The Las Vegas firefighters union and the city are close to a deal on a new labor contract, which would put an end to months of wrangling at a time when the city is struggling with budget deficits.
Mayor Oscar Goodman called it an "agreement in principle" but stressed it was not a done deal.
"It's a step in the right direction," Goodman said Thursday. "There's no consensus on the council on whether to accept that or not."
The deal includes eliminating a cost-of-living increase for next year, deferring a uniform allowance next year, reducing health insurance contributions for next year and adding more roving firefighter positions to reduce overtime.
As part of the deal, the city would stop any plans to privatize paramedic services, which now are handled by the Fire Department, and the firefighters' contract would be extended a year.
The deal would save the city about $2.7 million. The city was seeking $8.8 million in reductions.
Negotiators have to meet again to work on the details. The proposal then would have to be approved by the City Council and the firefighters union rank and file before it could go into effect.
"I'm pretty confident," said Dean Fletcher, president of International Association of Fire Fighters Local 1285. "We made a tentative agreement with the city's negotiation team, and I feel pretty good about it."
One part of the proposed new contract would implement, for the Fire Department, the concept of a "new city employee" that has been bandied about for at least two years.
Even before the recession caused tax revenue to plummet, some were worried about the ever-increasing personnel costs of city employees. Existing contracts contain annual raises of 6 percent to 8 percent for many workers, and the benefit packages -- including health insurance and retirement contributions -- are generous.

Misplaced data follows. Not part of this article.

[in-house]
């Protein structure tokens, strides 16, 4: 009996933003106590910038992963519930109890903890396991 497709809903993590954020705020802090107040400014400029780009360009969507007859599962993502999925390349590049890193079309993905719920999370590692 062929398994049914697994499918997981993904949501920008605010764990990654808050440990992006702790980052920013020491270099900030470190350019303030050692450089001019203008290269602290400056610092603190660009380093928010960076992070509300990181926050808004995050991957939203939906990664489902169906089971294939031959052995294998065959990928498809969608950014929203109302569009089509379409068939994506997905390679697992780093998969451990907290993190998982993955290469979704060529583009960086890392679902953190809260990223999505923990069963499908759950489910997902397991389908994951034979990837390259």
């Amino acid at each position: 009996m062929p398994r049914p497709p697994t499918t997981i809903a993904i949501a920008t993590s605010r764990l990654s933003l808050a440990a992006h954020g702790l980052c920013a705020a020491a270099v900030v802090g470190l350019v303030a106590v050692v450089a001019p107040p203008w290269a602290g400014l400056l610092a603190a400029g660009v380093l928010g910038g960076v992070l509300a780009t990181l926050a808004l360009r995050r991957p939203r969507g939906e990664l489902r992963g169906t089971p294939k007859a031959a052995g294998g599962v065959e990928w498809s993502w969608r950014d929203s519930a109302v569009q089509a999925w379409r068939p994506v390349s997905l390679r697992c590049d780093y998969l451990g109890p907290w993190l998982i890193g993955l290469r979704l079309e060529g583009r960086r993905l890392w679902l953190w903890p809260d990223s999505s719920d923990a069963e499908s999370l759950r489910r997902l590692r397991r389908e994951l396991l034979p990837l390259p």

To stay solvent, City Council members said, those raises and benefits need to be curtailed. In the proposed firefighter contract, any new hires would start at a 5 percent lower salary. A firefighter trainee's current starting salary is $43,277.
"Things are moving in the right direction," City Councilman Steve Wolfson said.
It probably does not help the city in the short term, Wolfson acknowledged, because the city is cutting positions and laying off people, not hiring them.
Councilwoman Lois Tarkanian said the city needs to keep pushing on benefit costs.
"We have to look very carefully at our benefits because they are going to overcome us," she said.
Las Vegas must complete its 2011 budget soon, which means cutting costs to make up for an $80 million gap between revenues and expenditures. There are 161 layoffs planned, and Goodman has said that number could double because of further revenue declines and the city's inability to get the cuts it wants out of the bargaining units.
Members of the city's largest union, the Las Vegas City Employees Association, voted recently not to give any concessions. They, like other workers, were frustrated that the city wouldn't promise that no layoffs would occur if they agreed to the cuts sought by city management.
The Police Protective Association has offered some concessions and upped its offer Wednesday. In addition to giving up a cost-of-living increase and a uniform allowance and freezing longevity pay, they offered to lower the step increase. Currently, marshals who the union represents receive a 5.5 percent annual pay increase for eight years. The offer would make it 4 percent annually for 11 years.
Police union Executive Director Chris Collins said he hasn't calculated how much the savings would be, but he estimated the whole package would equal $600,000 saved. The city had been looking to cut $1.1 million from the marshals.
Collins said he hasn't received a response to his offer from city officials.
"There's no 'We're not going to take it,' there's no 'We're going to take it,'" he said. "They're talking about it."
Contact reporter Alan Choate at email@example.com or 702-229-6435.